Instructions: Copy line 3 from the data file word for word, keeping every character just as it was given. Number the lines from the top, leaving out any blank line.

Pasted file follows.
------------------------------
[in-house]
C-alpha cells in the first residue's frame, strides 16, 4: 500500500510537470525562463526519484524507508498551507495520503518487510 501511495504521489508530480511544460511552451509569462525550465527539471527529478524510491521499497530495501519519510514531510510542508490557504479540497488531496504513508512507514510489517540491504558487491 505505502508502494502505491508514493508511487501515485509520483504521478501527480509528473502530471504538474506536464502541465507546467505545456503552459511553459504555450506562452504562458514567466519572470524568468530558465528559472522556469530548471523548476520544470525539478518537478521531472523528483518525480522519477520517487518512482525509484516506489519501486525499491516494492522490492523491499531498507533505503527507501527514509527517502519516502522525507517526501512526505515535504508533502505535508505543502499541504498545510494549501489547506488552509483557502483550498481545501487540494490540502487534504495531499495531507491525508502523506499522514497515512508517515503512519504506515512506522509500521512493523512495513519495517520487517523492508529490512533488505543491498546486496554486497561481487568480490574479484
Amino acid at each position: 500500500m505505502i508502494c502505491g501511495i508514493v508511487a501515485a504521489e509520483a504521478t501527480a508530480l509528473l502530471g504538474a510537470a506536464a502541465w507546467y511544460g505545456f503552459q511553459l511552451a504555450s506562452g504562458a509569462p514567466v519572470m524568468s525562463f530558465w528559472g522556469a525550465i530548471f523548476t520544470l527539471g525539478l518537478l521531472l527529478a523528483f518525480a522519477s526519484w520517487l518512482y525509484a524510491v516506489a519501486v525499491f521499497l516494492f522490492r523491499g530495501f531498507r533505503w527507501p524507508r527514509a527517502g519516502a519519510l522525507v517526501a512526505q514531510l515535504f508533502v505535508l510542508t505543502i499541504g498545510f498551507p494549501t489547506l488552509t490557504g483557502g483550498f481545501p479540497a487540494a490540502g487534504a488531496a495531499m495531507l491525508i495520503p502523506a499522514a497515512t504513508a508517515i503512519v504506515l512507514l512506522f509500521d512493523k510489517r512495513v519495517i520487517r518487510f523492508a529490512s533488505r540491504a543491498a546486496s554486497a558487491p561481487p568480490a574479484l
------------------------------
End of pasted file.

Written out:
Amino acid at each position: 500500500m505505502i508502494c502505491g501511495i508514493v508511487a501515485a504521489e509520483a504521478t501527480a508530480l509528473l502530471g504538474a510537470a506536464a502541465w507546467y511544460g505545456f503552459q511553459l511552451a504555450s506562452g504562458a509569462p514567466v519572470m524568468s525562463f530558465w528559472g522556469a525550465i530548471f523548476t520544470l527539471g525539478l518537478l521531472l527529478a523528483f518525480a522519477s526519484w520517487l518512482y525509484a524510491v516506489a519501486v525499491f521499497l516494492f522490492r523491499g530495501f531498507r533505503w527507501p524507508r527514509a527517502g519516502a519519510l522525507v517526501a512526505q514531510l515535504f508533502v505535508l510542508t505543502i499541504g498545510f498551507p494549501t489547506l488552509t490557504g483557502g483550498f481545501p479540497a487540494a490540502g487534504a488531496a495531499m495531507l491525508i495520503p502523506a499522514a497515512t504513508a508517515i503512519v504506515l512507514l512506522f509500521d512493523k510489517r512495513v519495517i520487517r518487510f523492508a529490512s533488505r540491504a543491498a546486496s554486497a558487491p561481487p568480490a574479484l